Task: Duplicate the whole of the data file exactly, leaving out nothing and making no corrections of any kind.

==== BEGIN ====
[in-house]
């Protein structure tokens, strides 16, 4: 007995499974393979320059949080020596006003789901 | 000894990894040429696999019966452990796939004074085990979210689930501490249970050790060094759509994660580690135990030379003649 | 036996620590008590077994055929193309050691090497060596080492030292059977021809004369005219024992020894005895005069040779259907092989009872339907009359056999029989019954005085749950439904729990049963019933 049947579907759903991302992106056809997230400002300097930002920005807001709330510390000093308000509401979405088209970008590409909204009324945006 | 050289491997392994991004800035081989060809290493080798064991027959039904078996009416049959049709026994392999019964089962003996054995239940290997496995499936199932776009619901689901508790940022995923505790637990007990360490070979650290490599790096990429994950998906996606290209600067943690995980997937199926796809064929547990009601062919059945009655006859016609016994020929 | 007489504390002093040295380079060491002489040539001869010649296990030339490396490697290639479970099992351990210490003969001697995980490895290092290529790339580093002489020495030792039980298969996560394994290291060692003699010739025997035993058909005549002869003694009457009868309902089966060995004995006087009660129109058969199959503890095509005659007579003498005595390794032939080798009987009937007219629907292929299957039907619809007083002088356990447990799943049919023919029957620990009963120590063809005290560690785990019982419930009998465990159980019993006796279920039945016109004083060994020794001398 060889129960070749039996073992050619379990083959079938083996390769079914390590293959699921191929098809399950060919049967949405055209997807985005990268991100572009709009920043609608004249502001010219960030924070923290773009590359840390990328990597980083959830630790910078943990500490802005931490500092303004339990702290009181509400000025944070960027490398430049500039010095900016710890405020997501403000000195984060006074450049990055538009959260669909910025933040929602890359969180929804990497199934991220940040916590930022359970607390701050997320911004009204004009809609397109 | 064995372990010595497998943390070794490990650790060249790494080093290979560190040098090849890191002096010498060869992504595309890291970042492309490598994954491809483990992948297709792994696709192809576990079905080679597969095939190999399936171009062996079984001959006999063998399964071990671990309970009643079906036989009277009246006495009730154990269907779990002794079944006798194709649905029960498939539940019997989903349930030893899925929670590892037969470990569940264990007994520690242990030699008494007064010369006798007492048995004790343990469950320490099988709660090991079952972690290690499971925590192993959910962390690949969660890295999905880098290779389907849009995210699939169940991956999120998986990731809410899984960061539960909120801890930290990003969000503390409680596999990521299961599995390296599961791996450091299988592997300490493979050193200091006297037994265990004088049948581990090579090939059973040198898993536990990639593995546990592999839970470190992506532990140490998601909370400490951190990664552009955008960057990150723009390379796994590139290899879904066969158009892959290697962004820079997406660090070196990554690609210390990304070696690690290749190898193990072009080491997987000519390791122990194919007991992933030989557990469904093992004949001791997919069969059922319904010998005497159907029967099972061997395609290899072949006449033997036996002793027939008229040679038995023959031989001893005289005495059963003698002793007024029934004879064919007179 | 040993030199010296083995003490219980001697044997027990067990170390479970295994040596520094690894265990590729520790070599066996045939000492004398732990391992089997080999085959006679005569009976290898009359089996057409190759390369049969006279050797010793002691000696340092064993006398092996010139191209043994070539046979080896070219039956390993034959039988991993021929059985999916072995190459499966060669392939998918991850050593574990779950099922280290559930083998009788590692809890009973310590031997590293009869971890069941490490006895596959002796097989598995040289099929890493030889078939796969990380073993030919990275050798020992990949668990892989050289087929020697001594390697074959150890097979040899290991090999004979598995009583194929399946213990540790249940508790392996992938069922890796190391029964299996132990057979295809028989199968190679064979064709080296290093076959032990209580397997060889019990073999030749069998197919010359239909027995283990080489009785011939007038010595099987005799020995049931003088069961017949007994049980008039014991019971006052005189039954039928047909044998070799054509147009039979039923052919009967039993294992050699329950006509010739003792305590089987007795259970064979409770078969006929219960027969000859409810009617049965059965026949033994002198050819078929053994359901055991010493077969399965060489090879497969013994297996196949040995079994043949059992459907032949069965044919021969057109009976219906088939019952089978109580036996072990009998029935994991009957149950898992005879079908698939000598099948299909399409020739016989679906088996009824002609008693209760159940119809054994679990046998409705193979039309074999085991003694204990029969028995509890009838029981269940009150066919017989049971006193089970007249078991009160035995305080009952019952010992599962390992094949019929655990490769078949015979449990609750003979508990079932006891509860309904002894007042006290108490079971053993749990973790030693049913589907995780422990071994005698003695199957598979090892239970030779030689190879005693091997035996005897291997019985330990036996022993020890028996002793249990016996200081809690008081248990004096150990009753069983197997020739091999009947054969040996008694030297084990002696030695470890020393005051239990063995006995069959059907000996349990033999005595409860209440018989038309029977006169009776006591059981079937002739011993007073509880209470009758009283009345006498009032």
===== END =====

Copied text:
[in-house]
């Protein structure tokens, strides 16, 4: 007995499974393979320059949080020596006003789901 | 000894990894040429696999019966452990796939004074085990979210689930501490249970050790060094759509994660580690135990030379003649 | 036996620590008590077994055929193309050691090497060596080492030292059977021809004369005219024992020894005895005069040779259907092989009872339907009359056999029989019954005085749950439904729990049963019933 049947579907759903991302992106056809997230400002300097930002920005807001709330510390000093308000509401979405088209970008590409909204009324945006 | 050289491997392994991004800035081989060809290493080798064991027959039904078996009416049959049709026994392999019964089962003996054995239940290997496995499936199932776009619901689901508790940022995923505790637990007990360490070979650290490599790096990429994950998906996606290209600067943690995980997937199926796809064929547990009601062919059945009655006859016609016994020929 | 007489504390002093040295380079060491002489040539001869010649296990030339490396490697290639479970099992351990210490003969001697995980490895290092290529790339580093002489020495030792039980298969996560394994290291060692003699010739025997035993058909005549002869003694009457009868309902089966060995004995006087009660129109058969199959503890095509005659007579003498005595390794032939080798009987009937007219629907292929299957039907619809007083002088356990447990799943049919023919029957620990009963120590063809005290560690785990019982419930009998465990159980019993006796279920039945016109004083060994020794001398 060889129960070749039996073992050619379990083959079938083996390769079914390590293959699921191929098809399950060919049967949405055209997807985005990268991100572009709009920043609608004249502001010219960030924070923290773009590359840390990328990597980083959830630790910078943990500490802005931490500092303004339990702290009181509400000025944070960027490398430049500039010095900016710890405020997501403000000195984060006074450049990055538009959260669909910025933040929602890359969180929804990497199934991220940040916590930022359970607390701050997320911004009204004009809609397109 | 064995372990010595497998943390070794490990650790060249790494080093290979560190040098090849890191002096010498060869992504595309890291970042492309490598994954491809483990992948297709792994696709192809576990079905080679597969095939190999399936171009062996079984001959006999063998399964071990671990309970009643079906036989009277009246006495009730154990269907779990002794079944006798194709649905029960498939539940019997989903349930030893899925929670590892037969470990569940264990007994520690242990030699008494007064010369006798007492048995004790343990469950320490099988709660090991079952972690290690499971925590192993959910962390690949969660890295999905880098290779389907849009995210699939169940991956999120998986990731809410899984960061539960909120801890930290990003969000503390409680596999990521299961599995390296599961791996450091299988592997300490493979050193200091006297037994265990004088049948581990090579090939059973040198898993536990990639593995546990592999839970470190992506532990140490998601909370400490951190990664552009955008960057990150723009390379796994590139290899879904066969158009892959290697962004820079997406660090070196990554690609210390990304070696690690290749190898193990072009080491997987000519390791122990194919007991992933030989557990469904093992004949001791997919069969059922319904010998005497159907029967099972061997395609290899072949006449033997036996002793027939008229040679038995023959031989001893005289005495059963003698002793007024029934004879064919007179 | 040993030199010296083995003490219980001697044997027990067990170390479970295994040596520094690894265990590729520790070599066996045939000492004398732990391992089997080999085959006679005569009976290898009359089996057409190759390369049969006279050797010793002691000696340092064993006398092996010139191209043994070539046979080896070219039956390993034959039988991993021929059985999916072995190459499966060669392939998918991850050593574990779950099922280290559930083998009788590692809890009973310590031997590293009869971890069941490490006895596959002796097989598995040289099929890493030889078939796969990380073993030919990275050798020992990949668990892989050289087929020697001594390697074959150890097979040899290991090999004979598995009583194929399946213990540790249940508790392996992938069922890796190391029964299996132990057979295809028989199968190679064979064709080296290093076959032990209580397997060889019990073999030749069998197919010359239909027995283990080489009785011939007038010595099987005799020995049931003088069961017949007994049980008039014991019971006052005189039954039928047909044998070799054509147009039979039923052919009967039993294992050699329950006509010739003792305590089987007795259970064979409770078969006929219960027969000859409810009617049965059965026949033994002198050819078929053994359901055991010493077969399965060489090879497969013994297996196949040995079994043949059992459907032949069965044919021969057109009976219906088939019952089978109580036996072990009998029935994991009957149950898992005879079908698939000598099948299909399409020739016989679906088996009824002609008693209760159940119809054994679990046998409705193979039309074999085991003694204990029969028995509890009838029981269940009150066919017989049971006193089970007249078991009160035995305080009952019952010992599962390992094949019929655990490769078949015979449990609750003979508990079932006891509860309904002894007042006290108490079971053993749990973790030693049913589907995780422990071994005698003695199957598979090892239970030779030689190879005693091997035996005897291997019985330990036996022993020890028996002793249990016996200081809690008081248990004096150990009753069983197997020739091999009947054969040996008694030297084990002696030695470890020393005051239990063995006995069959059907000996349990033999005595409860209440018989038309029977006169009776006591059981079937002739011993007073509880209470009758009283009345006498009032």